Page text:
The spacious living room easily accommodates a 15 by 22 foot Heritz rug. The chandeliers are an important accent throughout the house; here they are French twin brass, circa 1860-70. A French, late 18th century walnut tallcase clock in perfect working order stands against the far wall. The piano is an extended keyboard, concert grand Bosendorfer, custom-made in rosewood. An array of 19th century twist candlestick of oak and fruitwood line the mantle. Through the archway against the far wall the rosewood accent is repeated by a sculpture from the Louvre in Paris, signed Raymond Bigot, Grand Prix, 1925. The drop-leaf table is exceedingly rare, of French manufacture, circa 1700, and made from yew wood. Yew is almost always exclusive to English pieces.

The Bigot wood sculpture from the Louvre in Paris sits on an antique French work table. Two 17th century French monastery wall mirrors with embroidered frames hang on the brick wall; a Chinese porcelain tobacco jar sits on the floor.

Casual comfort is the object of the family room.  A ceiling of rough-sawn decking is supported by two levels of rough-sawn beams. The rugged floors are held in place by wrought iron nails. The exposed brick and timber walls, the beam mantle and fireplace of Bouquet Canyon stone, and the chandelier of hammered iron carry through the rustic theme. A Bokana Turkaman sits on the floor. An English oval table, circa 1800, has been cut down to make the coffee table. The side table behind the English style settle is English Oak, circa 1800. The child’s Windsor rocker is made from elm and beech, circa 1860. The other chair in view is Spanish, upholstered seat and back in tooled leather. A portion of the pewter collection can be seen on the mantle. The two figures, a Bavarian man and a woman in polychrome finish, are dated 1840.

An atmosphere of country intimacy pervades the breakfast room. The ample window space frames a view of the front garden and the lake beyond. Sitting on a rustic wool braided rug is an oval English drop-leaf table, late 17th century, and made of yew wood. Four armchairs and six side chairs are yew wood low-back Windsors. The room features pewter pieces from the 17th century to the present day, part of a remarkable collection displayed throughout the house. Wedding plates, mugs and goblets are prominent in the Welch dresser, circa 1800. The antique chandelier made of pewter continues the motif. A pewter charger hanging on the wall opposite the dresser is dated 1832. The pewter is part of an extensive collection owned by William Bone. Pewter is almost exclusively made for decorative purposes today but in earlier times the malleable alloy of mostly tin was used for functional plates, mugs and goblets.

An aura of sanctuary pervades the lady’s bath adjoining the master bedroom. Dappled light streams through the cathedral-like ceiling glass and the floor-to-ceiling windows. Outside, a small enclosed garden offers the serenity and seclusion of a cloister. The Rose Aurora marble of the bath fits well with the discreet hue of the silk Tabriz rug. An 18th-century English oval cherrywood table stands beside the English style chaise. The chair is a French walnut child’s model. On the bath is a silver colored, antique English pewter vase.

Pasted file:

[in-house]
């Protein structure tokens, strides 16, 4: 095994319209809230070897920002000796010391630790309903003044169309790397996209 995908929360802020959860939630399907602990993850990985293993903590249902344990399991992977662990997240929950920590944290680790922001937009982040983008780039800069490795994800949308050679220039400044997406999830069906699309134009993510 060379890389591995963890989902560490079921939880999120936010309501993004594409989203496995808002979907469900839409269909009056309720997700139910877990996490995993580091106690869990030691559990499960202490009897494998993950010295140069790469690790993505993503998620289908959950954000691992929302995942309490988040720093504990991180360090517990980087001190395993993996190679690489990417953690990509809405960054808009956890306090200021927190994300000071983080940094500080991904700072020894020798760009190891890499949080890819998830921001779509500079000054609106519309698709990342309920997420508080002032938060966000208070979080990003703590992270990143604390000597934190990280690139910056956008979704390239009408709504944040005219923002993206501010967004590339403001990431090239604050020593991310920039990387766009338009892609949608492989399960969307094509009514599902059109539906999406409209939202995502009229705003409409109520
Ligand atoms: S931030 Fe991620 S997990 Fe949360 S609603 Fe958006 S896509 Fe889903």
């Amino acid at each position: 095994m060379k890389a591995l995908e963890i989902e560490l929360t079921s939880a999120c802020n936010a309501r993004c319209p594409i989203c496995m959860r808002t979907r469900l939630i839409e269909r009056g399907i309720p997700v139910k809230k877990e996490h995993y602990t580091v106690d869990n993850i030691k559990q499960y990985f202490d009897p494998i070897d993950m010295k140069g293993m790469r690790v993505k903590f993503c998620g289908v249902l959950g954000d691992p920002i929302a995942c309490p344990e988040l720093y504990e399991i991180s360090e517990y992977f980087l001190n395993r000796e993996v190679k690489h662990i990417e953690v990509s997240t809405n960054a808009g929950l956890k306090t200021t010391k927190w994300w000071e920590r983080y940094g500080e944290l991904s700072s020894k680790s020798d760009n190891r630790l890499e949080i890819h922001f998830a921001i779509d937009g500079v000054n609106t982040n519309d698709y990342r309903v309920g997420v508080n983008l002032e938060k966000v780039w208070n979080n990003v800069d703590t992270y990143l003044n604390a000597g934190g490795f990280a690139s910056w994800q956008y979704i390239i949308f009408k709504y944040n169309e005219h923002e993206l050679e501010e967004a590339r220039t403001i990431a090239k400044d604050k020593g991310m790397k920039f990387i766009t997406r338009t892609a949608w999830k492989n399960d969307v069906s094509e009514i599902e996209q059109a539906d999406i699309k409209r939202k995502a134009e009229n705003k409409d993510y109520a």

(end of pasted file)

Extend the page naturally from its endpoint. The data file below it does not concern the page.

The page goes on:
The gentleman’s bath is elegant and masculine. Wood tones predominate. Brass candlesticks and fixtures accent. The counter marble also compliments the wood’s hues. A camel-hair Heritz rug lies on the peg and board floor. On the left is a mid-19th-century linen press. An antique pony stool, still with its original leather, sits alongside.  

The interior finish of the master bedroom is refined. The rough hewn beams of the ceiling are smooth and finished with many coats of lacquer. The white linen wall fabric, the classically styled white painted fireplace mantle and columns, the blue and white patterned Portuguese tiles – these all announce a more genteel sensibility. A custom-made Portuguese fine-point stitched rug picks up the blue and white floral pattern of the tiles. The four poster mahogany bed was custom-carved to match the pattern on the balustrades. The trunk at the foot of the bed is a burled chestnut coffer, and under the bed lies a custom-made wool cut-bordered rug. Against the wall to the left is an intricately fashioned, prize antique English secretary, circa 1760, with accompanying English Yew Windsor chair. The lowboy on the left wall is Queen Anne, 19th century. The brass fireplace accessories are English antiques. The windows in the bay overlook the lake. A custom made Thai rug sits in the bay.

Though the kitchen boats every modern convenience, it does not depart in either materials or style from the character of the home. It is generous in size and capacity, able to feed a small family or many guests. It boasts a commercial sized Wolfe range and oven. The range and hoods have been copper clad with and elegant brass trim. A brass rail on the hoods is intended for hanging copper pots. A diffused light pours through the obscure leaded glass of the skylights. The working table surfaces are Portuguese tile and butcher block. The cabinetry is of oak. The contents of the upper cabinets to the right in the photo are viewed through the pleasant distortions of German antique glass. The planter at the window is copper-lined and the foliage in changed with the season. Out of view are two very large walk-in pantries and a commercial glass-door refrigerator and freezer pair.